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At 14nm and below, it's a good bet that many IC designs will use a new 3D transistor technology called "FinFET" (or, to use Intel's term, "Tri-Gate"). With the promise of greatly reduced power at a given level of performance, there's much to like about FinFETs. But there are also a few design challenges and tool requirements that are important to remember.
To better understand the challenges, I recently talked with Vassilios Gerousis, distinguished engineer at Cadence. The challenges appear to be manageable. Manufacturing is not expected to be a big hurdle, and digital designers will see relatively little change. On the custom/analog side, however, transistor-level extraction must comprehend the 3D structures, SPICE models will have added parameters, and a new layout methodology will be needed to improve designer productivity.
The term FinFET was coined by Prof. Chenming Hu and other U.C. Berkeley researchers to describe a new type of multi-gate, non-planar transistor. (Prof. Hu spoke about FinFETs at Cadence last year - for a detailed review, see Steve Leibson's EDA360 Insider blog post). In a FinFET, the FET gate wraps around three sides of the transistor's elevated channel, or "fin." This forms conducting channels on three sides of the vertical fin structure. This approach provides much more control over current compared to planar transistors. Multiple fins can be used to provide more current.
A double-gate FinFET device. (Source: Irene Ringworm at the English Language Wikipedia)
FinFETs took center stage in May 2011 when Intel announced a "significant breakthrough in the evolution of the transistor." The company revealed that its Tri-Gate transistor was going into high-volume production at the 22nm node in a chip code-named "Ivy Bridge." According to Intel, 22nm Tri-Gate transistors provide a 37% performance increase at low voltage compared to 32nm planar transistors, and use 50% less power at the same performance as 32nm planar transistors. Added wafer cost is only 2-3%.
In a FinFET, Gerousis noted, gates turn on and off much faster than with planar transistors, since the channel is surrounded on three sides by the gate. As a result, leakage is substantially reduced. Vdd and dynamic power are significantly lower as well. "In the last several generations of technology nodes, the power supply maintained 1.0 volts," he said. "Now we can go to 0.8V or 0.6V and that helps to reduce dynamic power."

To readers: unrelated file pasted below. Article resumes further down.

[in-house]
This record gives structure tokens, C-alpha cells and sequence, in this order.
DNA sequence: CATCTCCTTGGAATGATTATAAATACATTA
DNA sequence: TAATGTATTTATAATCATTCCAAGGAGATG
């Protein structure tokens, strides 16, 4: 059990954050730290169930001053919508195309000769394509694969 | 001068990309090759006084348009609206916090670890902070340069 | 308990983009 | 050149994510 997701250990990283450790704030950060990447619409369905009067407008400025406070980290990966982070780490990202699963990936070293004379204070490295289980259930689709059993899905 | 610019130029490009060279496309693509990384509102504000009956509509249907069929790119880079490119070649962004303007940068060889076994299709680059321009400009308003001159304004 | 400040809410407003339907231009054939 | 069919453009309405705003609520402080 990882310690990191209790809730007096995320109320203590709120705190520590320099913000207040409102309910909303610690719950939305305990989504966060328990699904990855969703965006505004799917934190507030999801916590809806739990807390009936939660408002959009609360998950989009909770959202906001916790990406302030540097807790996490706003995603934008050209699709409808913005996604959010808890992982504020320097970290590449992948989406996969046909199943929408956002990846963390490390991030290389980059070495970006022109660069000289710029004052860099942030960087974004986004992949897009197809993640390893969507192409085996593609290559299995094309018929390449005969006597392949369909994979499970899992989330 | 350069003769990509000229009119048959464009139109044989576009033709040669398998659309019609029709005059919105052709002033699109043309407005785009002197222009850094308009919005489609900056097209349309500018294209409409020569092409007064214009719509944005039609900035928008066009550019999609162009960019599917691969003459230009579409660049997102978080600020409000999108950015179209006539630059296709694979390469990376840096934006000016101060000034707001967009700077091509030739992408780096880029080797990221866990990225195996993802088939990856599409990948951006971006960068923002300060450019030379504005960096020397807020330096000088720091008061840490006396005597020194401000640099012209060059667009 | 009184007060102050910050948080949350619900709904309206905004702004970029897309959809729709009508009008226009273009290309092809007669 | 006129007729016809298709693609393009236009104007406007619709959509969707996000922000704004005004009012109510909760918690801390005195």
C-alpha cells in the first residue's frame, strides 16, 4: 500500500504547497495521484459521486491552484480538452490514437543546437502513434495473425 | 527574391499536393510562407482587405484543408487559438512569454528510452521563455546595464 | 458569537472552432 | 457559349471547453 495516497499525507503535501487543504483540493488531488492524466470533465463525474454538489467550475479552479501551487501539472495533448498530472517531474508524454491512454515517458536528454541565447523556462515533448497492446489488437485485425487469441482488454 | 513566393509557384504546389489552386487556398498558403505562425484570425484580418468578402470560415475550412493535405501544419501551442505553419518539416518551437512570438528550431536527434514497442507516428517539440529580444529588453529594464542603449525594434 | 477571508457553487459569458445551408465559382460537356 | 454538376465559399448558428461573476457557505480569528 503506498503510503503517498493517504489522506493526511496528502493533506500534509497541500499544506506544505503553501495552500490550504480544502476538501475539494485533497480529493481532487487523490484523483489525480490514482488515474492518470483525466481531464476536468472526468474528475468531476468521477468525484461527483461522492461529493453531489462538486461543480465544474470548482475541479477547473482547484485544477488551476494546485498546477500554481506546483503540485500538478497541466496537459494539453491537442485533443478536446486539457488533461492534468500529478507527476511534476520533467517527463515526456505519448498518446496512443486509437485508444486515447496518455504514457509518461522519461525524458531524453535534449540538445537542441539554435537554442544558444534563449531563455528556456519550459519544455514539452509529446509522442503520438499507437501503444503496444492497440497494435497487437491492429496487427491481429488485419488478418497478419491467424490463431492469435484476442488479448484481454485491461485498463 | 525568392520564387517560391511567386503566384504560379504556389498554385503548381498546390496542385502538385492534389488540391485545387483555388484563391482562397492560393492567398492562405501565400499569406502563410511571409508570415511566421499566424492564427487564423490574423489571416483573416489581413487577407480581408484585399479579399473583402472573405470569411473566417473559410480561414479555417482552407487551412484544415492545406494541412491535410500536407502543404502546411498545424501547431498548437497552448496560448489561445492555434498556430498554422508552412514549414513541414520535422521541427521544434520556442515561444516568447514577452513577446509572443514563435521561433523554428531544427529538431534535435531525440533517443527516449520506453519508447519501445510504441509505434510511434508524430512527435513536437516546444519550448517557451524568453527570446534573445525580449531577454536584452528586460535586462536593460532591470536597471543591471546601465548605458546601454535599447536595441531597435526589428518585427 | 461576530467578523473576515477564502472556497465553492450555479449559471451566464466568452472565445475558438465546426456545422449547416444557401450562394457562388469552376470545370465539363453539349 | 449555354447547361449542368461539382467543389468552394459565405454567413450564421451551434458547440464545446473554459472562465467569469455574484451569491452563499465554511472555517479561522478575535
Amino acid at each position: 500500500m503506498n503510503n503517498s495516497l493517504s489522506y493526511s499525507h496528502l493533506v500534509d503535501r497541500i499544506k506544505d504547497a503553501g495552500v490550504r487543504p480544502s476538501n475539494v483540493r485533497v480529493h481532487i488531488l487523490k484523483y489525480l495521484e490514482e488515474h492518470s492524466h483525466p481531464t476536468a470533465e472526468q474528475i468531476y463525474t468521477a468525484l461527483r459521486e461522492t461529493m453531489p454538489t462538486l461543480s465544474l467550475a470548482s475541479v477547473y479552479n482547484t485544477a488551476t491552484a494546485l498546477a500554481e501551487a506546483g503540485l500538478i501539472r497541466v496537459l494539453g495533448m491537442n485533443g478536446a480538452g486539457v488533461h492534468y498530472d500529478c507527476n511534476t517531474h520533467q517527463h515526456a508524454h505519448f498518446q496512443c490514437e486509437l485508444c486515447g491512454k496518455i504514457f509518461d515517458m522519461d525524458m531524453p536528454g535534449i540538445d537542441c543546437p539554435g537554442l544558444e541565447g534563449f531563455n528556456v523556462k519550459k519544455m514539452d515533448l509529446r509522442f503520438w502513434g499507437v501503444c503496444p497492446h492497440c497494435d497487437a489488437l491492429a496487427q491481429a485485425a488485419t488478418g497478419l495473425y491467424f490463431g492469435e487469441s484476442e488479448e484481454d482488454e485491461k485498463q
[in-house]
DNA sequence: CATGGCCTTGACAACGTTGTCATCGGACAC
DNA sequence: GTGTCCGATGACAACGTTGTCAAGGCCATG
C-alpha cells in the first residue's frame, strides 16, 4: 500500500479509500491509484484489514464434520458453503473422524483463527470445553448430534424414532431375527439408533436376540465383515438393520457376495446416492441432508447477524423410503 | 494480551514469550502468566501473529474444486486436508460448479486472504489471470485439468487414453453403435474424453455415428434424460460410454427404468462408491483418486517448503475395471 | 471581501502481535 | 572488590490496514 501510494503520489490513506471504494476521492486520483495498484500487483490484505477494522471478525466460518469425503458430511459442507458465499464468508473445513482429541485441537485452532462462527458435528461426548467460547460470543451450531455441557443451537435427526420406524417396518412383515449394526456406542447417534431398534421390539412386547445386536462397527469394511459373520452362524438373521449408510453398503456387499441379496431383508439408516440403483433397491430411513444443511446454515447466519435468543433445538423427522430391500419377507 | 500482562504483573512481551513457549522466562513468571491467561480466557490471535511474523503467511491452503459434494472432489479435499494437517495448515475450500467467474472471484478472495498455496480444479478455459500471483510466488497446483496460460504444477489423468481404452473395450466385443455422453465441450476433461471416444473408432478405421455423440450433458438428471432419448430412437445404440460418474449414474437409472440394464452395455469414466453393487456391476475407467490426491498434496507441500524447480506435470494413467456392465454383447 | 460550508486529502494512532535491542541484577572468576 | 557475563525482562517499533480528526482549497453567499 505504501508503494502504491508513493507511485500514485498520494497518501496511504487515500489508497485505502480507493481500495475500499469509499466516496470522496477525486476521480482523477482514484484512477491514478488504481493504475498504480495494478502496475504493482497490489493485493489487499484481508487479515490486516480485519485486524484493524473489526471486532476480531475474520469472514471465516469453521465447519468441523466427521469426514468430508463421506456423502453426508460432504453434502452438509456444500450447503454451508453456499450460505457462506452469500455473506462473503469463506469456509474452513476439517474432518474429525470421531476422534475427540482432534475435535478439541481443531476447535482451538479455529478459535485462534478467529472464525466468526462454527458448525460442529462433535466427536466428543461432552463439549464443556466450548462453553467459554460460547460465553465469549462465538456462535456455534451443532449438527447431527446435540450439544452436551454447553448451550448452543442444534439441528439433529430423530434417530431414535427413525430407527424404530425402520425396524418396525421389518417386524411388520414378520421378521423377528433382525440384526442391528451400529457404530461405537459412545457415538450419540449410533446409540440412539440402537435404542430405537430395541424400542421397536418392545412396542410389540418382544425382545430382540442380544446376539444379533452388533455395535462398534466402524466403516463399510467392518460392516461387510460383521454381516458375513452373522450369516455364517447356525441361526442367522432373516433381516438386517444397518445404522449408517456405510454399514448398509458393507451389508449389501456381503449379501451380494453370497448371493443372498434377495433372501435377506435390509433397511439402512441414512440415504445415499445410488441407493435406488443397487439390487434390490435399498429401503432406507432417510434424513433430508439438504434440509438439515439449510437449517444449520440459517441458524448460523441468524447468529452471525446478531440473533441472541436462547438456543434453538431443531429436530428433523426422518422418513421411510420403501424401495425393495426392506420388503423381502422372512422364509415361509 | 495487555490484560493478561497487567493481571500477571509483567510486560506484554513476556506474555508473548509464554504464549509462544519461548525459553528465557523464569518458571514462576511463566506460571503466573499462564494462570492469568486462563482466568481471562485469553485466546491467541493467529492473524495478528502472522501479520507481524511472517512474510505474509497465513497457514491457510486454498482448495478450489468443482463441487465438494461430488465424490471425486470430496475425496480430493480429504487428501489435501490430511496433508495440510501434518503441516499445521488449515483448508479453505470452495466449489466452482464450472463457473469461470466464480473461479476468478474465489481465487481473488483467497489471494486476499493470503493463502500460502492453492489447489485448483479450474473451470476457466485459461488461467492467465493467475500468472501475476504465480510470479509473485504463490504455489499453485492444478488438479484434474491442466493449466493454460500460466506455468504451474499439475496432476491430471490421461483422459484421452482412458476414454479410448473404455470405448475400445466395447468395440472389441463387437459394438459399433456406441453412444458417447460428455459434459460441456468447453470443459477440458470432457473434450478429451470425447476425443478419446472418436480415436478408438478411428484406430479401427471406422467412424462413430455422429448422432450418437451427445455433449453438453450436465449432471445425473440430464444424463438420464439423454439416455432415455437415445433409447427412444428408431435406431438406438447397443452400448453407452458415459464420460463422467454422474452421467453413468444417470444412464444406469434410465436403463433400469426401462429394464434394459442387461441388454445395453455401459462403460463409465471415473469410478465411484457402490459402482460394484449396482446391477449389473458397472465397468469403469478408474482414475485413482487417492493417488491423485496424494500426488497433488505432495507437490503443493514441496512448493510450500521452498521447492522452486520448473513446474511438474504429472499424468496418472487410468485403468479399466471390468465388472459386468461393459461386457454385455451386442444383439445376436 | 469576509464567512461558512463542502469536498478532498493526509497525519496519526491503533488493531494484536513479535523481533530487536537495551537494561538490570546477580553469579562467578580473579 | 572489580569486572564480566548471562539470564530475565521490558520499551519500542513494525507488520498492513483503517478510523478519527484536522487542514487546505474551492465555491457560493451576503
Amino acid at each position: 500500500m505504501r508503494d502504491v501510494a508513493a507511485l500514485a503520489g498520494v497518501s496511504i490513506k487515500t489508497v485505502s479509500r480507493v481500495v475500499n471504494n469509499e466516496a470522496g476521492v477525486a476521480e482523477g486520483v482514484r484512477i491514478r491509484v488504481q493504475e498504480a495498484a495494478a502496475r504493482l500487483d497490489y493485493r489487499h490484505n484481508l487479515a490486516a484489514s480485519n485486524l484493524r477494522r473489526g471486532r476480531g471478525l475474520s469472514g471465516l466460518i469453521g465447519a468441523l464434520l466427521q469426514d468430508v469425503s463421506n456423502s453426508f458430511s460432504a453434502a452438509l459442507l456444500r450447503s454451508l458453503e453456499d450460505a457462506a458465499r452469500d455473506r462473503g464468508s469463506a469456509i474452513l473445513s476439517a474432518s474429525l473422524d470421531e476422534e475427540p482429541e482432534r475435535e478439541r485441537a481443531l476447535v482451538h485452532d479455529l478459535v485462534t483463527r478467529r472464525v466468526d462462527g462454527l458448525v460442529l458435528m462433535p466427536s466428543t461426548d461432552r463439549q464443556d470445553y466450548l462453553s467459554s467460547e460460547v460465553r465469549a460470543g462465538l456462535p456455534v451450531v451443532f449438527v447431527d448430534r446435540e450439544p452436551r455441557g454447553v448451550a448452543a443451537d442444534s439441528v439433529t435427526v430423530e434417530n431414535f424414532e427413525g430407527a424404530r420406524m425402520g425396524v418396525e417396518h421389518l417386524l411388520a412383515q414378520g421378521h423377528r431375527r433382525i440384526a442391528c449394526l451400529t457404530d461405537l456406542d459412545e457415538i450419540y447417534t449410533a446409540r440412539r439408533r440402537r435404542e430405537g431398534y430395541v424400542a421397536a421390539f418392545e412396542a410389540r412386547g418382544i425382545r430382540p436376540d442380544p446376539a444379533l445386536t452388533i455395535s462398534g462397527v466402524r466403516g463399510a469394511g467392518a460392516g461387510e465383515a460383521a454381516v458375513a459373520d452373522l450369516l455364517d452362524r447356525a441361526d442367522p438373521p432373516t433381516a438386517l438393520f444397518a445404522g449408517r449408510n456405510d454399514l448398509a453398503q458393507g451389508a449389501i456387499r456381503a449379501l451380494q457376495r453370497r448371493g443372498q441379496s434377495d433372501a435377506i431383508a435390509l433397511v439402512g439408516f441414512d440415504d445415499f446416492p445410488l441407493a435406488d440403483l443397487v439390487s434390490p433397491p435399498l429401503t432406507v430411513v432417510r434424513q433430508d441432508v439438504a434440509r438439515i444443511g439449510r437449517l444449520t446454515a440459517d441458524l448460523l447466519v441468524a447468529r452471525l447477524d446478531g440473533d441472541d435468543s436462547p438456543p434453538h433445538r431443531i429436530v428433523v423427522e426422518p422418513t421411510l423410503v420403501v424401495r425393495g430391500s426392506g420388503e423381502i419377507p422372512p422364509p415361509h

While digital designers will see little change in their design flows from FinFETs - aside from better performance and lower power - custom/analog designers won't get off quite so easily. Physical tools are being changed to support new rules for 14nm and to support new standard cell architectures. Poly gates and fins are new fabric elements that need to be constructed using 14nm rules to create functional standard cells.
One constraint custom designers will face is that all the fins on the transistors on a given chip must be the same width and height. Designers can add fins to increase the width, but this can only be done in discrete increments - you can add 2 fins or 3 fins, but not 2.75 fins. In this respect there's less control over the design than with planar transistors, which can be adjusted to arbitrary channel widths.
Of course, there may be some unintentional manufacturing variation in the width and height of fins. This impacts the drive current and that can affect timing delays, so this variation needs to be modeled and mitigated. Further, metal and via resistance may be a problem, because lower metal layers carry more resistance. Both EM and timing will be impacted by the increased resistance of wire at 20nm and below.
On the tool side, transistor-level extraction must be aware of the capacitance and resistance that arises from the 3D transistor structures. FinFET SPICE models are needed, and they will have additional parameters such as the number of fins. Simulators must be able to interpret these models. Layout tools may need some added knowledge, but Gerousis believes this can be automated.
Like any new semiconductor technology, FinFETs will require an ecosystem that includes EDA tools, process design kits (PDKs), physical IP, and silicon-proven manufacturing processes. Early collaboration between EDA vendors, IP providers, foundries, and semiconductor companies will be crucial. That's why Cadence is actively working with its partners on EDA support, SPICE models, and test chips. "We'll be ready when FinFETs go into production," Gerousis said.
We expect that early customer design engagements could start in late 2013, as foundries release design rules and SPICE models. Ramp-up and yield improvement will come next. Volume production may be late 2015.
So by what time is FINFET expected to be a part of mass production?